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Global Shares, Dollar Lower as Investors Fret About the Fed - (Reuters)

Posted by Chris Advincula on Aug 15, 2013 8:11:00 AM
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By Richard Hubbard

LONDON (Reuters) - World shares edged lower and the dollar fell on Thursday as uncertainty over when U.S. Federal Reserve will begin cutting its monetary stimulus offset a brighter economic picture in Europe.

Markets have largely positioned for the Fed to start paring its monthly $85 billion spending on bonds in September but unclear signals from policymakers and muted inflation data have undermined this conviction.

Late on Wednesday, the St. Louis Fed President James Bullard cited the inflation outlook when he said he hadn't made up his mind on whether next month's policy meeting would be too soon to curb the asset purchases, known as quantitative easing or QE.

"Markets were absolutely convinced we would see about a 20 percent reduction in the run rate of QE in the September meeting," said Mike Ingram, market commentator at BGC.

In response to Bullard's comments and a weak reading for U.S. producer price inflation, the dollar at one point on Thursday tumbled about 0.5 percent against the Japanese currency to a low of 97.63 yen. It later settled at 97.90 yen, down 0.25 percent.

The greenback's fall was exacerbated by Japanese government efforts to stamp out talk of corporate tax cuts which might have helped boost the world's No. 3 economy.

Against a basket of major currencies, the dollar .DXY was down 0.25 percent, although was off its lows of last week.

An early end to the Fed's bond buying is expected to boost U.S. Treasury yields, which supports demand for the dollar, but would hurt shares and commodities which have been boosted as world central banks have primed markets with liquidity.

The MSCI world equity index .MIWD00000PUS was down 0.2 percent and on course for its worst week in nearly two months after Bullard's comments sparked a selloff in the Dow on Wednesday and led to weakness across Asia.

The Dow industrials index .DJI fell 0.73 percent on Wednesday, it's the worst day since June, and stock index futures .DJc1 signaled further falls when Wall Street reopens.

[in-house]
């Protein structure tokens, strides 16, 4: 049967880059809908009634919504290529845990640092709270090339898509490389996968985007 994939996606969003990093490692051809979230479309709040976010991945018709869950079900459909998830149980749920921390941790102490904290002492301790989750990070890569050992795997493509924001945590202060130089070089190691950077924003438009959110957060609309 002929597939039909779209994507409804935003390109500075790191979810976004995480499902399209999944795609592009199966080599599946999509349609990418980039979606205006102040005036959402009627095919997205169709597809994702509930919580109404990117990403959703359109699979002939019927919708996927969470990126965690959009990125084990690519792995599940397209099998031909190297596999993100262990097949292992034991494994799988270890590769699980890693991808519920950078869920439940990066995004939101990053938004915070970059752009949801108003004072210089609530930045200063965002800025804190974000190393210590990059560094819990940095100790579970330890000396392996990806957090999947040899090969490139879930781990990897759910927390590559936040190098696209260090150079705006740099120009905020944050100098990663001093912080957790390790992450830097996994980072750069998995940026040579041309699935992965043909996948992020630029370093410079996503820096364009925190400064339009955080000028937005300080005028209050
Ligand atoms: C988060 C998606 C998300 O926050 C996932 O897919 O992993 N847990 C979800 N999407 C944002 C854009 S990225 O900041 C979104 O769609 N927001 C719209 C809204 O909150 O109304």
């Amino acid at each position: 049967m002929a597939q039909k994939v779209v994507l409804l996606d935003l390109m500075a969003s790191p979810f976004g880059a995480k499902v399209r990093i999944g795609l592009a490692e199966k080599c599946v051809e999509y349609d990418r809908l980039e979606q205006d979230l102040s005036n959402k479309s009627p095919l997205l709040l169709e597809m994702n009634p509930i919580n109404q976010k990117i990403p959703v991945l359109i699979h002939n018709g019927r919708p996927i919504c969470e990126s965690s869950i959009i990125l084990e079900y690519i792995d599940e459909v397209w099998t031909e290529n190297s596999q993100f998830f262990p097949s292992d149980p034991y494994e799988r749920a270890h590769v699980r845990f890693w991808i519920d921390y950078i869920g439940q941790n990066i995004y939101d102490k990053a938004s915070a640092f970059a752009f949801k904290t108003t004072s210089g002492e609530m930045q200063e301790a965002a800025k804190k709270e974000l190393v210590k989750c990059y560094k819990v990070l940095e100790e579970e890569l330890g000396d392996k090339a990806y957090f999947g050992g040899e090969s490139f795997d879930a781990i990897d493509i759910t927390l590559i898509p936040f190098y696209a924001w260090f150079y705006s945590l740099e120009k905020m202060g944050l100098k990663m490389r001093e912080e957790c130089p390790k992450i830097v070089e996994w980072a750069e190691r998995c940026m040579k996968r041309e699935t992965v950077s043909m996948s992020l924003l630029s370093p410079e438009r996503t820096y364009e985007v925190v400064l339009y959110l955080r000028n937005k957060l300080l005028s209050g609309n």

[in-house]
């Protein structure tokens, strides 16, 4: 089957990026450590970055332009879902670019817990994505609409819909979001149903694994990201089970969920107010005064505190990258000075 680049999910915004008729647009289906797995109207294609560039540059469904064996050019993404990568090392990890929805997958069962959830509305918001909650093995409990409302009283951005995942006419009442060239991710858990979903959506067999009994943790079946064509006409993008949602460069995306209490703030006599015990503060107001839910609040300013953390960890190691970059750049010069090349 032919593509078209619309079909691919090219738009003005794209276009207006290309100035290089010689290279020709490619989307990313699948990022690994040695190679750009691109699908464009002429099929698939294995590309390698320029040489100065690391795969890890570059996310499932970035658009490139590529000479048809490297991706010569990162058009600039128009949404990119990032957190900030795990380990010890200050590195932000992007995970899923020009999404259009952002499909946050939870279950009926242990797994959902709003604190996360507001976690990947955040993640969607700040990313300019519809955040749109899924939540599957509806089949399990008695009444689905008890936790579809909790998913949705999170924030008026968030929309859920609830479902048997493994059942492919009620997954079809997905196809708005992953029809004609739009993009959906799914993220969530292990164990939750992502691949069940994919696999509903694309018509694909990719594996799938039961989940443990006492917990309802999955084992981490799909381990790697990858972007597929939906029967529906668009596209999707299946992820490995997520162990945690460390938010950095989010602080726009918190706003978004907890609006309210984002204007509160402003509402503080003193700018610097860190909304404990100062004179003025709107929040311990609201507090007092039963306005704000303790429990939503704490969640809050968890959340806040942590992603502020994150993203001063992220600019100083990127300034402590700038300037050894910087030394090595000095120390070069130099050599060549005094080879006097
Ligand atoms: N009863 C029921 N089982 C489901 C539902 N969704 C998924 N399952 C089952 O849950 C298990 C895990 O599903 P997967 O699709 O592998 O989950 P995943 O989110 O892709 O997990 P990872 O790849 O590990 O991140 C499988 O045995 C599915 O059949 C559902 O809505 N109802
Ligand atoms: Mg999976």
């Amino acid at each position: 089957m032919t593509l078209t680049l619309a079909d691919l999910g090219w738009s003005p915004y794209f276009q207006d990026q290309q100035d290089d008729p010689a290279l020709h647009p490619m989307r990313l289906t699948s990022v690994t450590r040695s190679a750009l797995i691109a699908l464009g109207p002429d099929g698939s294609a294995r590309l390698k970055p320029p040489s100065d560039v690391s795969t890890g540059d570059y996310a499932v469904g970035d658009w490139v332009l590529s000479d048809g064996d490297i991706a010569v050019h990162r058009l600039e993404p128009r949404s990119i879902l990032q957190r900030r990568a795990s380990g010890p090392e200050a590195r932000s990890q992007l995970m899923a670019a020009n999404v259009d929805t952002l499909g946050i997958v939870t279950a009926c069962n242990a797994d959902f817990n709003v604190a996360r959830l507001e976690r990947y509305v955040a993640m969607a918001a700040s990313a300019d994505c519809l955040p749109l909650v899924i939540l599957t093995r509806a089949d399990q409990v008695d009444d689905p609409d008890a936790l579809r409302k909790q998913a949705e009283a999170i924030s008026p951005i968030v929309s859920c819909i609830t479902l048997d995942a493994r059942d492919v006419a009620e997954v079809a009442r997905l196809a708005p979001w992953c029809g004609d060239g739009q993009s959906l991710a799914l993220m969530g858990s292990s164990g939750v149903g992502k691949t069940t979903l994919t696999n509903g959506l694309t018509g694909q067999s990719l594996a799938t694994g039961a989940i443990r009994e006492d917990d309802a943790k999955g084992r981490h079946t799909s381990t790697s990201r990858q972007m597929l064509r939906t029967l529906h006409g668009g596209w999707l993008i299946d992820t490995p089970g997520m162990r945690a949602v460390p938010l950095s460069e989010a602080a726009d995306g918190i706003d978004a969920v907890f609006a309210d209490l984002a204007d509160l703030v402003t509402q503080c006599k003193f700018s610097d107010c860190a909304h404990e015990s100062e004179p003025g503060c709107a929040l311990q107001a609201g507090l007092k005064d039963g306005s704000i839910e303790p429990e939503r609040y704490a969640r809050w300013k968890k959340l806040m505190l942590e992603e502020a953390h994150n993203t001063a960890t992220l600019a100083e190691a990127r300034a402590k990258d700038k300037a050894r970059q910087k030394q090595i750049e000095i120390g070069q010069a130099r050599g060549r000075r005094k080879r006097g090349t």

Signs of recovery in Europe and strengthening growth in Britain still underpin the region's equity markets although investors are becoming increasingly wary over the implications for future central bank policy.

German government bond yields hovered around 2013 highs on Thursday after money market rates moved higher following data that showed the euro zone economy had emerged from an 18-month-long recession in the second quarter.

With much of Europe was closed for public holidays. 10-year German yields were holding at 1.81 percent, heading back towards levels not seen since April 2012.

British government bond prices fell sharply and the pound hit a two-month high against the dollar as strong retail sales added to a string of recent data that have pointed to an economic recovery gathering steam.

Sterling rose to $1.5589 after the data while September gilt futures extended their losses sharply to be down 16 ticks down at 109.73. Britain's main share index, the FTSE 100 .FTSE slipped by 0.4 percent.

In commodity markets, supply worries linked to the growing violence in Egypt and the brighter global growth outlook pushed oil prices higher and kept copper near a nine-week high.

A state of emergency was declared by the Egyptian government on Wednesday following deadly clashes between riot police and supporters of ousted President Mohamed Mursi. Investors fear the political turmoil could choke off routes such as the Suez Canal or spill over into big oil-producing nations.

"Egypt may not be a major oil producer but the Suez Canal is an important gateway, not just for oil flows but also for commodities," said Carl Larry, president of Houston-based consultancy Oil Outlook and Opinions. "If there is any disruption or if the violence results in the shutting down of the canal, the impact will be quite severe."

Copper was little changed $7,323 a metric ton (1.1023 tons), while gold stood near a 3-week high 1,337.69 an ounce.

(Editing by Catherine Evans)


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